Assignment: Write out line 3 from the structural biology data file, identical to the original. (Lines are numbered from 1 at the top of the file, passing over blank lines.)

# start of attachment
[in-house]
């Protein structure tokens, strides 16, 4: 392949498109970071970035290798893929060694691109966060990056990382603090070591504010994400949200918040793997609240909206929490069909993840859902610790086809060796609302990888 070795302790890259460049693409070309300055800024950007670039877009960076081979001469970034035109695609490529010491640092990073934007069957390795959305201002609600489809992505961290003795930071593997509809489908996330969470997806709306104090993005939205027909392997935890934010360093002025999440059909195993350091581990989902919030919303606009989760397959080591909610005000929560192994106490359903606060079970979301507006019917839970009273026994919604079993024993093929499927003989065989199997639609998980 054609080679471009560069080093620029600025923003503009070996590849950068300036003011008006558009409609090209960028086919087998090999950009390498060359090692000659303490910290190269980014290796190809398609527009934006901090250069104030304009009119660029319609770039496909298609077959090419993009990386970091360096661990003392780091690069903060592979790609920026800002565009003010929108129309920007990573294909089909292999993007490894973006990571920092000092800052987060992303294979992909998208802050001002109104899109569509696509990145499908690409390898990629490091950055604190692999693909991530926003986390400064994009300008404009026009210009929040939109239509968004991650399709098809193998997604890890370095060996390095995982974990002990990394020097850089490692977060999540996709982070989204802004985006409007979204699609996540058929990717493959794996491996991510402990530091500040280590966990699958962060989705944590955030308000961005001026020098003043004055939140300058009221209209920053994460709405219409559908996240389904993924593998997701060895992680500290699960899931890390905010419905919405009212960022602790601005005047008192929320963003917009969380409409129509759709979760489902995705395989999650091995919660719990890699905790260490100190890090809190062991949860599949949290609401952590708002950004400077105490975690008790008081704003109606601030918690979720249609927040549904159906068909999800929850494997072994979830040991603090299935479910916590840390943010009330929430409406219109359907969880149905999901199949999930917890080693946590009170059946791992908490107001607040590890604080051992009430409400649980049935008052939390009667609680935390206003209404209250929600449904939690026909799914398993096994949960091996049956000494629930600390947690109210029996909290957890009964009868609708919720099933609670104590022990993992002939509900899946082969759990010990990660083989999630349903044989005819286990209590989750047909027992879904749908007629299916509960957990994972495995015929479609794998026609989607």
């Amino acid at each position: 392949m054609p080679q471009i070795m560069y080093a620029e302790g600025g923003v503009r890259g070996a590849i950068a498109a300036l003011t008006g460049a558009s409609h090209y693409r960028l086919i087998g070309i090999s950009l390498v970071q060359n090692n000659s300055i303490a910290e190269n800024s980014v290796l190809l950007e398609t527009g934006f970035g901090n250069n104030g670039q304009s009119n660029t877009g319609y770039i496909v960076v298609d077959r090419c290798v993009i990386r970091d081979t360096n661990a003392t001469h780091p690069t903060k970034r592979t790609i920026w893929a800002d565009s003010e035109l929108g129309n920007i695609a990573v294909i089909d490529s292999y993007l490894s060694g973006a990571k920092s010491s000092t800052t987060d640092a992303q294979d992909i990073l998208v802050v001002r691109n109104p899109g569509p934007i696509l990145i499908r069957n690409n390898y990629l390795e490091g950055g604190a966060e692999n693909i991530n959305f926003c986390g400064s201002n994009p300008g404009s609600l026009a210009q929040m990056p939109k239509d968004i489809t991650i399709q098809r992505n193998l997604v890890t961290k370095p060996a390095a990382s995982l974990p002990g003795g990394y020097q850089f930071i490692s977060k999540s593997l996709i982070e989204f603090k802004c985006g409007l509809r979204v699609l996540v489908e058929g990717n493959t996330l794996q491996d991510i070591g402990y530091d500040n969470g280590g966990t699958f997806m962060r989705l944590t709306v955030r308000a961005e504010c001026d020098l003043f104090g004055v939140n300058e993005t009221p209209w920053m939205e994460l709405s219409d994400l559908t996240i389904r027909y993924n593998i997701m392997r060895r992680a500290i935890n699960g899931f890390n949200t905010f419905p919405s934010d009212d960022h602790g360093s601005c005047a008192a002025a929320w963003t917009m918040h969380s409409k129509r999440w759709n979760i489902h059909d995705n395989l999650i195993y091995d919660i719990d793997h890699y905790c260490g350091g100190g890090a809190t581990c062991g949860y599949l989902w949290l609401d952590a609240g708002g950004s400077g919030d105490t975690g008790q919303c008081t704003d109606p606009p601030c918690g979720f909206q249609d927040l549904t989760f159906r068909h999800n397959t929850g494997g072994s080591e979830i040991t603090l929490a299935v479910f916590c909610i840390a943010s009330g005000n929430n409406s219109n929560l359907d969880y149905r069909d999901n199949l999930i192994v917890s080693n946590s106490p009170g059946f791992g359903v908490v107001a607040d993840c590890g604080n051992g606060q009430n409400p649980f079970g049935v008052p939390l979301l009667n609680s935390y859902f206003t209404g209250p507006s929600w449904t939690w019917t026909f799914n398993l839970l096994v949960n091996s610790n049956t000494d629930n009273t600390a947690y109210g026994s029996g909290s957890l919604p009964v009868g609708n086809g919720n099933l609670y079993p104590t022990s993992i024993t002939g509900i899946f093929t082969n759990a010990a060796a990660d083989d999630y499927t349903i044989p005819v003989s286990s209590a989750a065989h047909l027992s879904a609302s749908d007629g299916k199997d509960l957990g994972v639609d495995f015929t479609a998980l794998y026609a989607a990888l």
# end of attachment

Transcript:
């Amino acid at each position: 392949m054609p080679q471009i070795m560069y080093a620029e302790g600025g923003v503009r890259g070996a590849i950068a498109a300036l003011t008006g460049a558009s409609h090209y693409r960028l086919i087998g070309i090999s950009l390498v970071q060359n090692n000659s300055i303490a910290e190269n800024s980014v290796l190809l950007e398609t527009g934006f970035g901090n250069n104030g670039q304009s009119n660029t877009g319609y770039i496909v960076v298609d077959r090419c290798v993009i990386r970091d081979t360096n661990a003392t001469h780091p690069t903060k970034r592979t790609i920026w893929a800002d565009s003010e035109l929108g129309n920007i695609a990573v294909i089909d490529s292999y993007l490894s060694g973006a990571k920092s010491s000092t800052t987060d640092a992303q294979d992909i990073l998208v802050v001002r691109n109104p899109g569509p934007i696509l990145i499908r069957n690409n390898y990629l390795e490091g950055g604190a966060e692999n693909i991530n959305f926003c986390g400064s201002n994009p300008g404009s609600l026009a210009q929040m990056p939109k239509d968004i489809t991650i399709q098809r992505n193998l997604v890890t961290k370095p060996a390095a990382s995982l974990p002990g003795g990394y020097q850089f930071i490692s977060k999540s593997l996709i982070e989204f603090k802004c985006g409007l509809r979204v699609l996540v489908e058929g990717n493959t996330l794996q491996d991510i070591g402990y530091d500040n969470g280590g966990t699958f997806m962060r989705l944590t709306v955030r308000a961005e504010c001026d020098l003043f104090g004055v939140n300058e993005t009221p209209w920053m939205e994460l709405s219409d994400l559908t996240i389904r027909y993924n593998i997701m392997r060895r992680a500290i935890n699960g899931f890390n949200t905010f419905p919405s934010d009212d960022h602790g360093s601005c005047a008192a002025a929320w963003t917009m918040h969380s409409k129509r999440w759709n979760i489902h059909d995705n395989l999650i195993y091995d919660i719990d793997h890699y905790c260490g350091g100190g890090a809190t581990c062991g949860y599949l989902w949290l609401d952590a609240g708002g950004s400077g919030d105490t975690g008790q919303c008081t704003d109606p606009p601030c918690g979720f909206q249609d927040l549904t989760f159906r068909h999800n397959t929850g494997g072994s080591e979830i040991t603090l929490a299935v479910f916590c909610i840390a943010s009330g005000n929430n409406s219109n929560l359907d969880y149905r069909d999901n199949l999930i192994v917890s080693n946590s106490p009170g059946f791992g359903v908490v107001a607040d993840c590890g604080n051992g606060q009430n409400p649980f079970g049935v008052p939390l979301l009667n609680s935390y859902f206003t209404g209250p507006s929600w449904t939690w019917t026909f799914n398993l839970l096994v949960n091996s610790n049956t000494d629930n009273t600390a947690y109210g026994s029996g909290s957890l919604p009964v009868g609708n086809g919720n099933l609670y079993p104590t022990s993992i024993t002939g509900i899946f093929t082969n759990a010990a060796a990660d083989d999630y499927t349903i044989p005819v003989s286990s209590a989750a065989h047909l027992s879904a609302s749908d007629g299916k199997d509960l957990g994972v639609d495995f015929t479609a998980l794998y026609a989607a990888l």